There remains much to do, but the HO is already seeing a commitment to revised policy and procedures backed up by the use of better equipment and technology to support high-rise fire fighting and fire fighting in London more broadly. The pandemic has created many challenges, but it has not affected the LFB’s commitment to implementing the Inquiry’s Phase 1 recommendations.

It is important that the lessons from Grenfell are learned beyond London. This is why the NFCC is working to ensure that the Phase 1 recommendations are implemented across all fire and rescue services. The HO is working closely with the NFCC on an improvement plan to help it drive real change across the sector.

In the three years since the Grenfell Tower fire, the Government has remained steadfast in its commitment to driving forward both cultural and legislative change so that no such tragedy can ever be allowed to happen again. Through implementation of the reforms highlighted in this statement, and wider work of Government and our stakeholders, we will move from the conditions that allowed a tragedy like the fire at Grenfell Tower to occur almost three years ago, to a system which ensures developers and building owners demonstrate greater responsibility for the safety of residents and which allows local authorities and fire and rescue authorities to enforce this. The Government is firmly committed to ensuring all residents are safe in their homes, now and in the future.

This statement has also been made in the House of Commons: HCWS257
WS
Ministry of Housing, Communities and Local Government
Made on: 19 May 2020
Made by: Lord Greenhalgh (Minister of State for Building Safety and Communities)
Lords

Energy Performance of Buildings: A consultation on changes to The Energy Performance of Buildings Regulations 2012, No. 3118

My Rt. Hon. Friend, the Minister of State for Housing (Christhoper Pincher) has today made the following Written Ministerial Statement:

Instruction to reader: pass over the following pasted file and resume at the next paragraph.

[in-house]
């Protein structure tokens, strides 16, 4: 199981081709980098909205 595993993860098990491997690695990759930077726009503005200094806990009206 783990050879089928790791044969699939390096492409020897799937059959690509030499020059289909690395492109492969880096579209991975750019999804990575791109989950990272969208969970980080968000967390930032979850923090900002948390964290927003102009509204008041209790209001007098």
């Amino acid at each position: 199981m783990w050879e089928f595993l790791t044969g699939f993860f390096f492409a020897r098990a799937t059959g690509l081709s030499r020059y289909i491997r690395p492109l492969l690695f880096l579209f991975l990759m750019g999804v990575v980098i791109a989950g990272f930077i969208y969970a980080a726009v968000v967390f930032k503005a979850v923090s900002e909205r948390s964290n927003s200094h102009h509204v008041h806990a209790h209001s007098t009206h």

I wish to update the House on the publication of a consultation on changes to the Energy Performance of Buildings (England and Wales) Regulations 2012 (SI2012/3118).

The United Kingdom has set in law a target to bring its greenhouse gas emissions to net zero by 2050 to help tackle climate change. Heating and powering buildings currently accounts for 40% of the UK’s total energy usage. We must ensure that buildings are constructed to high standards of energy efficiency and that the regime for regulating the energy performance of buildings is robust.

This consultation seeks views on proposals to amend existing requirements for inspecting heating and air conditioning systems in order to improve the regime and contribute to carbon emission reductions and energy efficiency savings. The new requirements aim to strengthen the effectiveness of the regime by increasing the threshold for inspection to focus on larger systems. It further aims to improve the regime’s impact by broadening the scope of inspection to include combined heating and ventilation systems and combined air conditioning and ventilation systems.